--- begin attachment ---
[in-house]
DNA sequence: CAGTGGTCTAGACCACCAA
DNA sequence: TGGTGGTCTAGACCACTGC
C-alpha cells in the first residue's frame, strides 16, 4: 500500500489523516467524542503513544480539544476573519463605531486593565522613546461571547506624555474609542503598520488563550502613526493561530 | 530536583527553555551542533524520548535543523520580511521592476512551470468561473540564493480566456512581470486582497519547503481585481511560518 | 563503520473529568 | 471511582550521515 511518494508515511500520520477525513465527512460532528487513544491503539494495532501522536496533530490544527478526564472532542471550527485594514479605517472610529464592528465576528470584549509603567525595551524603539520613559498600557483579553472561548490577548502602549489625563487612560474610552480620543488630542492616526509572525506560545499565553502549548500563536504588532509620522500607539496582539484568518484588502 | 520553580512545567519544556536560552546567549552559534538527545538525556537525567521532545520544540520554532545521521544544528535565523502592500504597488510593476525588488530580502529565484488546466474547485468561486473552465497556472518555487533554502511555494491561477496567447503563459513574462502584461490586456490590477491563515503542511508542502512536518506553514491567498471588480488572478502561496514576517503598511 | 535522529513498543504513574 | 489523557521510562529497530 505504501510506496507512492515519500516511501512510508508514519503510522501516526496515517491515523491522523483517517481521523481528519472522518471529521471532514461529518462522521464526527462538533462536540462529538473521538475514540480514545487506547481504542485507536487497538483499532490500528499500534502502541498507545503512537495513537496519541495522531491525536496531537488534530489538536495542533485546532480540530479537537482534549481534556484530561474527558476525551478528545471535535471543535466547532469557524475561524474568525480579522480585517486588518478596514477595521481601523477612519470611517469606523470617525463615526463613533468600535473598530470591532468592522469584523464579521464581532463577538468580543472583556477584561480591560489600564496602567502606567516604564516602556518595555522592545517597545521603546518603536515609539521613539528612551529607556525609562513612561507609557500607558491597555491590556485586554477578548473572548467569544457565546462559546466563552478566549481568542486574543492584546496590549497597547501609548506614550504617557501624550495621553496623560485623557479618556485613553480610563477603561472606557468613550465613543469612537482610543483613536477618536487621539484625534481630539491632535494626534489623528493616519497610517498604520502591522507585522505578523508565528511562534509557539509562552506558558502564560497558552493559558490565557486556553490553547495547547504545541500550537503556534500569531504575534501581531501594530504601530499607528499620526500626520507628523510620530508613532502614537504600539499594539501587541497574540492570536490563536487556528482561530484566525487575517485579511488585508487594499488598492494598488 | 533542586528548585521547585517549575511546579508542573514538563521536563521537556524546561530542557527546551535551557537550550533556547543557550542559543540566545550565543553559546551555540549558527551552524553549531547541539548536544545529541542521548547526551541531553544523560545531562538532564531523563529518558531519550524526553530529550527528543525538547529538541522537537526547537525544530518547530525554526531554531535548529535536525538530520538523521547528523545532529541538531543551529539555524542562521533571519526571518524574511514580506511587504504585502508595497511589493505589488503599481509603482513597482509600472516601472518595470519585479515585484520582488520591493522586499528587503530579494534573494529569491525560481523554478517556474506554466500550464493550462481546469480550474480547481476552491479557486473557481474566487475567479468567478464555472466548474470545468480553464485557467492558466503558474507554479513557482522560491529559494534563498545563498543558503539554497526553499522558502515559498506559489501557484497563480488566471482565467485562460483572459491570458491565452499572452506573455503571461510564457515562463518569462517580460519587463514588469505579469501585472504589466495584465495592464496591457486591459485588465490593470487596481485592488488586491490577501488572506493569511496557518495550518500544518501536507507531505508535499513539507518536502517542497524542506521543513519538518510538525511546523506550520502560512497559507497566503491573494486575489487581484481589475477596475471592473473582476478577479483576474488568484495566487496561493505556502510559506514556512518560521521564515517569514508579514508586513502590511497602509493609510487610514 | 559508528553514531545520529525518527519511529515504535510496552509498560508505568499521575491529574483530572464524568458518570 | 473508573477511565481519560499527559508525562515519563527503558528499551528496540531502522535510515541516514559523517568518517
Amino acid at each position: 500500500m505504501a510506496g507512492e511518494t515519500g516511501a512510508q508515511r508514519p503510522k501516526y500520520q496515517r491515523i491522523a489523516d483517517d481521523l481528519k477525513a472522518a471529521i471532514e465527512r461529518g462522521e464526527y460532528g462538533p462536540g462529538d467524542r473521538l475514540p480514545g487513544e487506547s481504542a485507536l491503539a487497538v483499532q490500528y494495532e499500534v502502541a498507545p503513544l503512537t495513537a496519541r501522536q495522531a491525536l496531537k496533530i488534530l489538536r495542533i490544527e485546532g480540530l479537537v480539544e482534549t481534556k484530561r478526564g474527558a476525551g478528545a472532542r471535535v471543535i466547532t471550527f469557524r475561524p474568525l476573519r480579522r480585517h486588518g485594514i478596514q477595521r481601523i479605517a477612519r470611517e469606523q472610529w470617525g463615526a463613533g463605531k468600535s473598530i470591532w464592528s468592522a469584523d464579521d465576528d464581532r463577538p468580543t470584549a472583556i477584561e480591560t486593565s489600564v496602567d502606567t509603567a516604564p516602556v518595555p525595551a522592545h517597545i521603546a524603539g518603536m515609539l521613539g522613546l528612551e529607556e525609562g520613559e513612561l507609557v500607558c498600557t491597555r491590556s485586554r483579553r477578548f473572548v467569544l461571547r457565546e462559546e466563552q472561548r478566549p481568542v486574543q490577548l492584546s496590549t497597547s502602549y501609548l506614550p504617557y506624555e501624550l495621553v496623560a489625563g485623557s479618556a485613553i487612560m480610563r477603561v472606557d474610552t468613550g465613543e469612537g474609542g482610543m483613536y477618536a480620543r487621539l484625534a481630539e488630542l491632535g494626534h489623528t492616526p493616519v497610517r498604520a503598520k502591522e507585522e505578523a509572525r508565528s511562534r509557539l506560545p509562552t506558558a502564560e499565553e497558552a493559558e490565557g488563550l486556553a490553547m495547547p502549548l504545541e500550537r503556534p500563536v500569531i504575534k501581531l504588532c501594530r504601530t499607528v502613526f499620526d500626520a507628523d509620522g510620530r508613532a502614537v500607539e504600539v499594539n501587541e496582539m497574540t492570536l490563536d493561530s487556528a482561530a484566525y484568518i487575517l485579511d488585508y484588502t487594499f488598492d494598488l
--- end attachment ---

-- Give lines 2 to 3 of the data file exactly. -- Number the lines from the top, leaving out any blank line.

DNA sequence: CAGTGGTCTAGACCACCAA
DNA sequence: TGGTGGTCTAGACCACTGC